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Chipperfield proposals anger Hampstead locals

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David Chipperfield Architects has attracted controversy this week by proposing designs for a series of new luxury apartment buildings on the periphery of London's Hampstead Heath (pictured).

The scheme has further angered local groups by failing to include a provision for social housing in the proposal for the Athlone Hospital site on Hampstead Lane in Highgate.

Both the Highgate Society and the Camden Council Conservative Group have attacked the designs, insisting they will dominate the heath.

If the project overcomes local opposition it will include the renovation of Athlone Hospital, which borders the grounds of Robert Adam's Grade I-listed Kenwood House, the demolition of a series of 1960s extensions, and the construction of three apartment buildings, ranging from three to five storeys.

But local architect Adrian Betham, a member of the Highgate Society, called for the council to throw out the proposed designs.

'There is no shortage of luxury housing in London, ' he said, 'but there is a very real shortage of affordable housing and hospital buildings. We are also concerned that the redevelopment could come to dominate Hampstead Heath.'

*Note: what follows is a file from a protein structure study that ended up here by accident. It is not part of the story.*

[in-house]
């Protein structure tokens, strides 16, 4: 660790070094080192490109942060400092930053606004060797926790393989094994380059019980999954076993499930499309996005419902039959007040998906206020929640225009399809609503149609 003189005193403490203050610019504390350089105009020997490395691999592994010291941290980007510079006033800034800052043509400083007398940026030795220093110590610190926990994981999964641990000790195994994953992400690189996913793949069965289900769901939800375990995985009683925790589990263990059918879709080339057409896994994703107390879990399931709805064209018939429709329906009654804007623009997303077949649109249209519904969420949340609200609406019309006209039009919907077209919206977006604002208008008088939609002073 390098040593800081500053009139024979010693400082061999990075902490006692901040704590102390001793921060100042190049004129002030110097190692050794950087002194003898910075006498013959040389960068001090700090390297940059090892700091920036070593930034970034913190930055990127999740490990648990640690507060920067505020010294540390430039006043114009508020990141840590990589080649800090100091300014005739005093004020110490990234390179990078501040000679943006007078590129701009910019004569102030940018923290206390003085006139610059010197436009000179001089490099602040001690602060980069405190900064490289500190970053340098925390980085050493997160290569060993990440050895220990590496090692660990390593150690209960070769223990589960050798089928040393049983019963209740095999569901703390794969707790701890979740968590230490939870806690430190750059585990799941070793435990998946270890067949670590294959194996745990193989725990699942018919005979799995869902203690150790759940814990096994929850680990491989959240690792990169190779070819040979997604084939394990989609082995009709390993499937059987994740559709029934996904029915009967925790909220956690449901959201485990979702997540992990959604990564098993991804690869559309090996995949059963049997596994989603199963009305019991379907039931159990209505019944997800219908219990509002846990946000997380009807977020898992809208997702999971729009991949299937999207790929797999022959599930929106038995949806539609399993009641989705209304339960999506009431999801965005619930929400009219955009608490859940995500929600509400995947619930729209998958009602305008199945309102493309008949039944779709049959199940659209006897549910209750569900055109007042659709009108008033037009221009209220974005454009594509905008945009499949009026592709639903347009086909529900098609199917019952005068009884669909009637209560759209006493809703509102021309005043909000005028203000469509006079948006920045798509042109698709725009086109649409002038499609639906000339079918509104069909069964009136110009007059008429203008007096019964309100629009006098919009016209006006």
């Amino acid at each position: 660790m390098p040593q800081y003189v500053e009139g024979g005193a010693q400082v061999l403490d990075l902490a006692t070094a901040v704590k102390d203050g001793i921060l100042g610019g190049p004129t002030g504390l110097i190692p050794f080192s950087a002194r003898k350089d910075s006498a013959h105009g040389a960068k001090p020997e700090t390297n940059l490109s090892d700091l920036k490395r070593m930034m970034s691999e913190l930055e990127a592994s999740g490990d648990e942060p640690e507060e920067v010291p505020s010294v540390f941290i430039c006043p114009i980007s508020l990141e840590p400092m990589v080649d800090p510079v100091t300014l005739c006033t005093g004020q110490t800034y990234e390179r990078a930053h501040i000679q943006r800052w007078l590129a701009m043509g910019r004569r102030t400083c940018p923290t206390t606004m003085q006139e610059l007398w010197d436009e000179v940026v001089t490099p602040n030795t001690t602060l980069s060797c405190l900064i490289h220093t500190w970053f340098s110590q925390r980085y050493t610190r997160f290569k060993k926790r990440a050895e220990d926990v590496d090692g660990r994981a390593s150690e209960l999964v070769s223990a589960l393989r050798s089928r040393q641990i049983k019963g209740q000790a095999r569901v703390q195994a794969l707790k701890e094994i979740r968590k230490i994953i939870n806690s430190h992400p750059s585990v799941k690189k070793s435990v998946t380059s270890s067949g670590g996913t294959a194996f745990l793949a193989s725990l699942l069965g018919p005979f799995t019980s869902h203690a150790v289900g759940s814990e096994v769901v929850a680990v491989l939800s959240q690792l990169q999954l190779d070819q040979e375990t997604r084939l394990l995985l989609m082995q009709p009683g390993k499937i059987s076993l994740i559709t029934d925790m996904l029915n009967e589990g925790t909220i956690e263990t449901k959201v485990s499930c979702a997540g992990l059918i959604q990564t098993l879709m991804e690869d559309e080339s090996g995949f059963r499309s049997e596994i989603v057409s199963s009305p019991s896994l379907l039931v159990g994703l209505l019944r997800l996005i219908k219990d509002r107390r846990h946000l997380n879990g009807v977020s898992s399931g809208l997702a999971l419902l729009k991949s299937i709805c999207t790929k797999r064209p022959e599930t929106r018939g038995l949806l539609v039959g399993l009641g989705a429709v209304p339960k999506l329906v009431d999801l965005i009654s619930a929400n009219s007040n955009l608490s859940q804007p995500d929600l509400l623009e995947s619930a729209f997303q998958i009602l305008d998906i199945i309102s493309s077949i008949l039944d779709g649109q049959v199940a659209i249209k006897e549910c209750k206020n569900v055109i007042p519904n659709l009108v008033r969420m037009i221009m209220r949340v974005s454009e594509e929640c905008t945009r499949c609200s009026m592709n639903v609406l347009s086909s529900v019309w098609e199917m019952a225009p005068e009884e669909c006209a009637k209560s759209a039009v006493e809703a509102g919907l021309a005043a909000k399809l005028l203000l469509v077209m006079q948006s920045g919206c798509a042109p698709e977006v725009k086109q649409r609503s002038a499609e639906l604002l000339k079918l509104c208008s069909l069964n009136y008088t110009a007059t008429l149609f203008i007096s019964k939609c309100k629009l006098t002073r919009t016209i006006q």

The project's opponents have also won the support of Conservative group leader Piers Walcopp, who described the project as a 'carbuncle'.

'We don't want buildings like this, ' he said. 'They won't suit the heath and they certainly don't make one's pulse race.'

And local MP Glenda Jackson told the AJ that the project would 'almost certainly trigger a lot of controversy'.

Even Rob Brew, the planner in charge of the application, admitted that it is going to be 'very difficult for the scheme to win permission'.

'This is a good and welldetailed project, ' he said. 'But one of its biggest problems is the lack of social housing. All the developer is proposing is to give the council a cash lump sum in lieu.

This should only be suggested as a very last resort.'

But project architect Billy Prendergast dismissed the criticism. 'We have spent time consulting with local groups and believe the proposals are designed very sensitively, ' he told the AJ. 'We believe they reflect well in comparison to what is already on the site, and have tried to persuade people to accept the development using architectural and urbanist arguments rather than just a Section 106 agreement.'

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